The scorching heat and acrid smoke that has made life hell in Moscow for the last fortnight has doubled its normal death-rate to 700 a day. Muscovites living with temperatures over 32 degrees all last week are fleeing the city in large numbers or staying away from work, as firefighters in the countryside battle wildfires covering 1,740 square kilometres. Weekend concentrations of carbon monoxide and other poisonous substances were seven times above what is considered safe, while the ministry of emergency situations has appealed for volunteer firefighters, acknowledging that the 10,000 already deployed are overwhelmed, reported “Kazakh-Zerno” IA with reference to the “Irish Times“.
Extreme weather conditions, however, appear to have compounded a man-made disaster waiting to happen, and there is now growing anger over the government’s response and the parlous state of both fire and forestry services. When the wildfires broke out, the media reported, firefighters discovered forest roads overgrown and in poor repair, ponds intended to provide water for their tanks filled with sludge and fire trucks broken down or in a state of disrepair.
They blame a 2006 reform of the country’s forest code that allowed logging companies to contract out firefighting. It also dismantled the national fire service’s effective network of monitors, replacing them with satellite and aerial-based technology that has proved unable to detect fires early before they spread. When the fires broke out, contractors were unprepared and poorly equipped, local officials say. A paper from the Academy of Sciences’ Keldysh Institute of Applied Mathematics three years ago warned prophetically that “the first dry year after the liquidation of the system of forest protection would become a catastrophe” for Russia.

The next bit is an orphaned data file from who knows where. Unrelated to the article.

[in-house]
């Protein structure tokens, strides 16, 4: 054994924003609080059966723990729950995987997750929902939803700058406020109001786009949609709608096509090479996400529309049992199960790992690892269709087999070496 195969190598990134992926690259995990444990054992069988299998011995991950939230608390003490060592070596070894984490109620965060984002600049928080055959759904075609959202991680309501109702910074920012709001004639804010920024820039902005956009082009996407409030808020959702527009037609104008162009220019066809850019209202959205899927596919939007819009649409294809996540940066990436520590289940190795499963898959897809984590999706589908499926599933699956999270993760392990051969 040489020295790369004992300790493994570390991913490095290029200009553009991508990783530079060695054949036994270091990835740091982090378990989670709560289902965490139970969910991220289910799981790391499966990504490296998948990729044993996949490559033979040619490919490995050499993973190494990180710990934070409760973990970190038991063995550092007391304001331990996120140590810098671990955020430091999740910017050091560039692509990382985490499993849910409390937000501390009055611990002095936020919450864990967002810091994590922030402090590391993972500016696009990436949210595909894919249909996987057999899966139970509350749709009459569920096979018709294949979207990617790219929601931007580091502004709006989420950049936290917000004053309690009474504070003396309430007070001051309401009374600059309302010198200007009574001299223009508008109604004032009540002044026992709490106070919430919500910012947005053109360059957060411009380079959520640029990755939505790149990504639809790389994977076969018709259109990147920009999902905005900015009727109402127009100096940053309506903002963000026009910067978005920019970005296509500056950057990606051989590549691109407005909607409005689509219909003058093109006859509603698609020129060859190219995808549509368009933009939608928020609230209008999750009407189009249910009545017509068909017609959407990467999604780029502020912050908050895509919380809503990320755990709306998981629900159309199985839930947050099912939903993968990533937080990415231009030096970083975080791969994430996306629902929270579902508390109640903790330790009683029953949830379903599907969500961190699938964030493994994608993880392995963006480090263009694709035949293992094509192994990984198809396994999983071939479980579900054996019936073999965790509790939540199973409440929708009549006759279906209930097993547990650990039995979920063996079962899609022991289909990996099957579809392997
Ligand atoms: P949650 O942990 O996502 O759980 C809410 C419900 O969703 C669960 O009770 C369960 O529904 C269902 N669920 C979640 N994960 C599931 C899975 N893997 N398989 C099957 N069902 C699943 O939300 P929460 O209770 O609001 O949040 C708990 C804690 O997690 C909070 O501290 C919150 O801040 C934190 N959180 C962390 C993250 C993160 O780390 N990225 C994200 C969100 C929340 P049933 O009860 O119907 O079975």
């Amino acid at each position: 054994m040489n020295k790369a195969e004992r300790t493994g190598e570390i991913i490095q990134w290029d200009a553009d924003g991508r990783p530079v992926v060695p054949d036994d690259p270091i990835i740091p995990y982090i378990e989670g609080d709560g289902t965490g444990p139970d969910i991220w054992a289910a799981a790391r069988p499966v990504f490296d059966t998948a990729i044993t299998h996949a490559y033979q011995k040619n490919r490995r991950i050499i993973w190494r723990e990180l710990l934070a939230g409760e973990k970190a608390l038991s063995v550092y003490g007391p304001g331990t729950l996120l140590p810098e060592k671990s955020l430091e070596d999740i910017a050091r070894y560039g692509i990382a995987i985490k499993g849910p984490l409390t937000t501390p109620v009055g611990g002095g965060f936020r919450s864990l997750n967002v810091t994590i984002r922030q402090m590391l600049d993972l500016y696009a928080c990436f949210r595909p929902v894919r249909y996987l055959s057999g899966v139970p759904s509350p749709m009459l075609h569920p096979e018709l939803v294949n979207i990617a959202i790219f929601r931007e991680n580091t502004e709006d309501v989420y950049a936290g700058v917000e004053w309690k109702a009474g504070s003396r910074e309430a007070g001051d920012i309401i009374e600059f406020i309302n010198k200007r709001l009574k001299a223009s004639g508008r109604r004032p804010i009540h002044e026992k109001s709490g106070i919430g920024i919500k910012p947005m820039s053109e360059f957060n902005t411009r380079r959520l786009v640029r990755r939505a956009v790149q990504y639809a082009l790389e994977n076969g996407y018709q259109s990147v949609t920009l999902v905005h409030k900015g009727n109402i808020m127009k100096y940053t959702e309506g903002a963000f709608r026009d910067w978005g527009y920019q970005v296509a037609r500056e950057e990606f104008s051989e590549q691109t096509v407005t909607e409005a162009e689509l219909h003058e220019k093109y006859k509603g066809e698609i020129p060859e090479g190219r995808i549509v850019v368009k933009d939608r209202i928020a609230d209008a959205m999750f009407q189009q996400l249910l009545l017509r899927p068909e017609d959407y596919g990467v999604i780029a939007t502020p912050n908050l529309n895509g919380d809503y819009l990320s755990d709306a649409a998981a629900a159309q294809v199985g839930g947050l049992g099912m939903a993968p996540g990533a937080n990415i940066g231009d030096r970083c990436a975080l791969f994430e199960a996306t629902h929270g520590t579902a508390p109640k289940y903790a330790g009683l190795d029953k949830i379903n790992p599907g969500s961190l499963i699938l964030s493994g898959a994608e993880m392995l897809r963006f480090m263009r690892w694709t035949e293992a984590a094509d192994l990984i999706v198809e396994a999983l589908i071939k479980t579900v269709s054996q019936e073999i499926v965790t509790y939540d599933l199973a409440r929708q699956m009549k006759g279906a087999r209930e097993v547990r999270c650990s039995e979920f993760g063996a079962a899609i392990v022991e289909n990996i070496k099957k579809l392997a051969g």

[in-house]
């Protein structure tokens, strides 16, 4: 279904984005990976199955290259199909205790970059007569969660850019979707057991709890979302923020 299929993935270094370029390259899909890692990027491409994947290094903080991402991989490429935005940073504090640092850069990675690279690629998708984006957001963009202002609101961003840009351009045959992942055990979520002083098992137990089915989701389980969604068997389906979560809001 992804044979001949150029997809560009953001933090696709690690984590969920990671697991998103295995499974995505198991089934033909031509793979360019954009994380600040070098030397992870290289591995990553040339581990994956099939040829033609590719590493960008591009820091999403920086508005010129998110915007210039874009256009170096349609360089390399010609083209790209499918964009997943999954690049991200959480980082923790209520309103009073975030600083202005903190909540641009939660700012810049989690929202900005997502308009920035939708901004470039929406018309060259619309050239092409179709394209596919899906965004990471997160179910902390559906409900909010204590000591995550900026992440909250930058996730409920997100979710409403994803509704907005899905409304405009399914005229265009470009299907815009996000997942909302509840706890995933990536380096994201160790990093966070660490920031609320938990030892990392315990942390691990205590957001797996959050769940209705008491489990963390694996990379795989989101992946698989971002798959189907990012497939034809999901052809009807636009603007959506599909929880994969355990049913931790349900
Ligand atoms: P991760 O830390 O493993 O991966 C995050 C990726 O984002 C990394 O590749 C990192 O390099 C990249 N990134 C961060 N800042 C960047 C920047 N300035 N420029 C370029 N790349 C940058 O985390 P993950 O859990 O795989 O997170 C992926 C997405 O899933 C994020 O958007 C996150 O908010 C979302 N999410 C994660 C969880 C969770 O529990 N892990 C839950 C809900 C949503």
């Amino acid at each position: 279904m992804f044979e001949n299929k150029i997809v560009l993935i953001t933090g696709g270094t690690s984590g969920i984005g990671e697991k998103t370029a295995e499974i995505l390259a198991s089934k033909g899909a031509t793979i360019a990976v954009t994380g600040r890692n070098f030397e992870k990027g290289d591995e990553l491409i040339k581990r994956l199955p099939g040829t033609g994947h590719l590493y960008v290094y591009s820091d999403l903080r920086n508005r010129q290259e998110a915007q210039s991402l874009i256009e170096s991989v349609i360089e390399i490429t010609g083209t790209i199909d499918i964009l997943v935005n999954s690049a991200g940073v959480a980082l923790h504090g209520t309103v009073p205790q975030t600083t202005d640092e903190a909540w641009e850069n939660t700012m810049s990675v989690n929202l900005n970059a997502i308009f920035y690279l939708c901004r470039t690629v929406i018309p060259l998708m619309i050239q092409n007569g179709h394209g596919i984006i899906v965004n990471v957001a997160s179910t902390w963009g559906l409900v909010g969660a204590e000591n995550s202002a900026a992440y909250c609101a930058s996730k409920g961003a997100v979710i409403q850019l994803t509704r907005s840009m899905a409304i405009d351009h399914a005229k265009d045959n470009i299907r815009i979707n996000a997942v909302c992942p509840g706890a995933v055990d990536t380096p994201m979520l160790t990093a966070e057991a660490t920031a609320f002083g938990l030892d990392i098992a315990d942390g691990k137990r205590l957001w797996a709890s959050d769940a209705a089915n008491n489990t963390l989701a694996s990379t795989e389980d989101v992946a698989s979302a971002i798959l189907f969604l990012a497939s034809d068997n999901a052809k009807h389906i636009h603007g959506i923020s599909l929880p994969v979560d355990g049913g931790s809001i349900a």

Meanwhile, the ripple effect of a likely one-third decline in the annual grain harvest has resulted in a dramatic rise in world prices of wheat and barley and an emergency ban by Moscow on wheat exports. But the attempt to protect Russian consumers by the world’s third largest wheat exporter sharply exacerbated market pressures that many still fear could plunge developing countries into another round of the acute food price inflation that led to riots in 2008. That danger is still there, but initial panic in markets, and prices, have since eased on confirmation that international grain stocks are remarkably healthy – some 50 per cent up on two years ago. This is equivalent to 14 times the amount of grain lost in Russia’s drought or a third of global consumption. This time the market should bear the strain.